The battle for old growth 

Community forest means more control, but logging goes on


Yes, the trees are gorgeous. There's not really a debate about that, and there's something undeniably numinous about these Sproatt Mountain old growth trees that is completely absent from second growth forests and tree farms. Their slender stems are the markings of man, lined up all in rows along the mountain face for efficiency.

Here though, in this swath of untouched forest, nature is nature, pure and wild. You can't hear the highway and stepping away from the trail, deeper into the woods, is like a different country altogether where the spoils of modernity, cars and buildings and temperamental people, are not at all present and, for a brief period, it's easy to imagine they had never existed.

On the Runaway Train trail the trees lining it have been spray-painted with a blue-green band indicating they're marked for harvesting. If it weren't for delays in logging permits, they would have been taken already, leaving a wide clearing that would be visible from the highway. These aren't old growth trees but the moss covering every fallen log certainly make it look like they are.

This is just one of four areas that were set to be logged as part of the Cheakamus Community Forest's (CCF) harvesting plans for 2010 beginning this week at Brew Creek - to be completed mid-December - as legally required by provincial law - and a serious bone of contention in the community that has begun to divide it, even though nothing has been cut yet.

On one side, we have the people affiliated with the CCF - the Resort Municipality of Whistler, Squamish Nation, Lil'wat Nation and the contractor hired to carry out the harvesting, Richmond Plywood - all of whom are insisting that the CCF will engage in sustainable harvesting practices. On the other side is a handful of community members who reject the very notion that old growth trees should be logged at all.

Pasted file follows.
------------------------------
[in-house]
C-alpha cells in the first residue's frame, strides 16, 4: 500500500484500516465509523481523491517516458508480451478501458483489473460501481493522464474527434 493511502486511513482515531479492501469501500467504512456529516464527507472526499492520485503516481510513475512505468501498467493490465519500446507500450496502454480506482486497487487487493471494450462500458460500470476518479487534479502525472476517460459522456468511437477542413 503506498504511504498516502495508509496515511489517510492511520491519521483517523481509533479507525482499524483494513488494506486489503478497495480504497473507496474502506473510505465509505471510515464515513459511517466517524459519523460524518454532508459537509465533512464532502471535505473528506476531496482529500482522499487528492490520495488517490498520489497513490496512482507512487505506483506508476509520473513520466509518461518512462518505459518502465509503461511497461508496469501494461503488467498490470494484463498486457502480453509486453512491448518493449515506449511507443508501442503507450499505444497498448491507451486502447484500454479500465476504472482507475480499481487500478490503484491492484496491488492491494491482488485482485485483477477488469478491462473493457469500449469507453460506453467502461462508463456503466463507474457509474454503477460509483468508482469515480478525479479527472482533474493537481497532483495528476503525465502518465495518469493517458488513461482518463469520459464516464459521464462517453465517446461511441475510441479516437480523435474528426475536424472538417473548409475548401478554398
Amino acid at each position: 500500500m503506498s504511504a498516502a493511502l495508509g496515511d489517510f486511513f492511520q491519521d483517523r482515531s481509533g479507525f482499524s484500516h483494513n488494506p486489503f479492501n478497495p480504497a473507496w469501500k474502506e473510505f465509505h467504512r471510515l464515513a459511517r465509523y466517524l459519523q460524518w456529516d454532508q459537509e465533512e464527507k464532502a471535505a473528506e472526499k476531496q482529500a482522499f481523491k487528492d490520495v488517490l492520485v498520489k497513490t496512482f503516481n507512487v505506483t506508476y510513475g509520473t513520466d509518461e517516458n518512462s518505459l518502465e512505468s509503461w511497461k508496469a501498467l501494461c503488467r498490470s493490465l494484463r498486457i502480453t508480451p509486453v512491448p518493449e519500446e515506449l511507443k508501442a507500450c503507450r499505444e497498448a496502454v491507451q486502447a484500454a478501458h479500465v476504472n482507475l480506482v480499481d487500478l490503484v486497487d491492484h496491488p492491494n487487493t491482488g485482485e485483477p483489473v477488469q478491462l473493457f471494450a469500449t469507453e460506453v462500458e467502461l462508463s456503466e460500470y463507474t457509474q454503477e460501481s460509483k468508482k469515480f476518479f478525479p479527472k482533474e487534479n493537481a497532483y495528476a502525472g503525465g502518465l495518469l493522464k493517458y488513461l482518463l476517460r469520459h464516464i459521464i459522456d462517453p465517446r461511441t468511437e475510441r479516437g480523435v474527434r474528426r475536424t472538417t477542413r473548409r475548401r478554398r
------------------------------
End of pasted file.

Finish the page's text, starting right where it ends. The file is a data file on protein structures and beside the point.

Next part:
Meet Pina Belperio, one such community member. She sees blockades in the near future. Bodies chained to trees, mouths chanting environmental and anti-government slogans, that sort of thing. Police strapping handcuffs on the protestors after an injunction is filed by the province to allow the logging to continue.

"In this day and age we should not be having these fights to log old growth forests. It's sacrilegious, pretty much," Belperio says.

For her, and many people in the community, old growth trees are not just a natural resource - they're an endangered species that need to be protected at any and all costs.

"We have people from around the world coming to look at these trees," she says. "I just came back from Europe where you don't see an old growth tree of any kind. I was telling them what was going on here and they were just shocked. They were saying, 'Well this is the reason we come to places like Canada in the first place.' That's their image, all these trees. They're saying, 'You guys are doing it right, at least you're protecting stuff that we've gotten rid of like hundreds of years ago already.'"


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